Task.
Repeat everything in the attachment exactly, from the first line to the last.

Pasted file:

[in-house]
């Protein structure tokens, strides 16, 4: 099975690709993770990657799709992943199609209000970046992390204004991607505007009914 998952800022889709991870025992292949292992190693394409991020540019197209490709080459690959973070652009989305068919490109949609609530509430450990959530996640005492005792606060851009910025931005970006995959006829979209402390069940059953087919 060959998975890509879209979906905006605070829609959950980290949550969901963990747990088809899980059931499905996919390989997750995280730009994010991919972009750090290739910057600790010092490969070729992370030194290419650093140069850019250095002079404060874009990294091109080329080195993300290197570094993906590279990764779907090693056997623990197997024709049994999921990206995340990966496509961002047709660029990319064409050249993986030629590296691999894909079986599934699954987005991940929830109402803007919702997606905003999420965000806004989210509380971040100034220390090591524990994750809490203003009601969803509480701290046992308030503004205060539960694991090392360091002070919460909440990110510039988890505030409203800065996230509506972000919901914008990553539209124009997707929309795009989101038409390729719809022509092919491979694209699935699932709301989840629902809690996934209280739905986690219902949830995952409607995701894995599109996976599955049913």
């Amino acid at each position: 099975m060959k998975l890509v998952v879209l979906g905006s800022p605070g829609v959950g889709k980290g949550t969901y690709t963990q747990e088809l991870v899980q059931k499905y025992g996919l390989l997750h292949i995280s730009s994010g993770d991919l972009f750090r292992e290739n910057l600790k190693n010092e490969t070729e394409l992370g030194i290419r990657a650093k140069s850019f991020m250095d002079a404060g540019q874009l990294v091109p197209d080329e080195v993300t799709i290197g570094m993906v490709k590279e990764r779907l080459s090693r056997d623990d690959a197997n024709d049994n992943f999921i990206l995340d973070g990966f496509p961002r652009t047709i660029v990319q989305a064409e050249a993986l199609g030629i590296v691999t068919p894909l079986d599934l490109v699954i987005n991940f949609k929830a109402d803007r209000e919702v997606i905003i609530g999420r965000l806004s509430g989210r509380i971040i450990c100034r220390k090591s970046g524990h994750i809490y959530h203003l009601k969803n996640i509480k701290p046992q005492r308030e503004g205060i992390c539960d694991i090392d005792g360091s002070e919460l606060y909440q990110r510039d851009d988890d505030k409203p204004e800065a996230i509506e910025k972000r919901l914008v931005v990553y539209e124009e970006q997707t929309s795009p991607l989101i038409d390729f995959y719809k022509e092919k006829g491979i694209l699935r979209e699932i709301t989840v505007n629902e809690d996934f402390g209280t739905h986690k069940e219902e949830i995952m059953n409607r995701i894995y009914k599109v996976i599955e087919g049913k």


[in-house]
């Protein structure tokens, strides 16, 4: 099975690709993770990657799709992943199609209000970046992390204004991607505007009914 998952800022889709991870025992292949292992190693394409991020540019197209490709080459690959973070652009989305068919490109949609609530509430450990959530996640005492005792606060851009910025931005970006995959006829979209402390069940059953087919 060959998975890509879209979906905006605070829609959950980290949550969901963990747990088809899980059931499905996919390989997750995280730009994010991919972009750090290739910057600790010092490969070729992370030194290419650093140069850019250095002079404060874009990294091109080329080195993300290197570094993906590279990764779907090693056997623990197997024709049994999921990206995340990966496509961002047709660029990319064409050249993986030629590296691999894909079986599934699954987005991940929830109402803007919702997606905003999420965000806004989210509380971040100034220390090591524990994750809490203003009601969803509480701290046992308030503004205060539960694991090392360091002070919460909440990110510039988890505030409203800065996230509506972000919901914008990553539209124009997707929309795009989101038409390729719809022509092919491979694209699935699932709301989840629902809690996934209280739905986690219902949830995952409607995701894995599109996976599955049913």
């Amino acid at each position: 099975m060959k998975l890509v998952v879209l979906g905006s800022p605070g829609v959950g889709k980290g949550t969901y690709t963990q747990e088809l991870v899980q059931k499905y025992g996919l390989l997750h292949i995280s730009s994010g993770d991919l972009f750090r292992e290739n910057l600790k190693n010092e490969t070729e394409l992370g030194i290419r990657a650093k140069s850019f991020m250095d002079a404060g540019q874009l990294v091109p197209d080329e080195v993300t799709i290197g570094m993906v490709k590279e990764r779907l080459s090693r056997d623990d690959a197997n024709d049994n992943f999921i990206l995340d973070g990966f496509p961002r652009t047709i660029v990319q989305a064409e050249a993986l199609g030629i590296v691999t068919p894909l079986d599934l490109v699954i987005n991940f949609k929830a109402d803007r209000e919702v997606i905003i609530g999420r965000l806004s509430g989210r509380i971040i450990c100034r220390k090591s970046g524990h994750i809490y959530h203003l009601k969803n996640i509480k701290p046992q005492r308030e503004g205060i992390c539960d694991i090392d005792g360091s002070e919460l606060y909440q990110r510039d851009d988890d505030k409203p204004e800065a996230i509506e910025k972000r919901l914008v931005v990553y539209e124009e970006q997707t929309s795009p991607l989101i038409d390729f995959y719809k022509e092919k006829g491979i694209l699935r979209e699932i709301t989840v505007n629902e809690d996934f402390g209280t739905h986690k069940e219902e949830i995952m059953n409607r995701i894995y009914k599109v996976i599955e087919g049913k």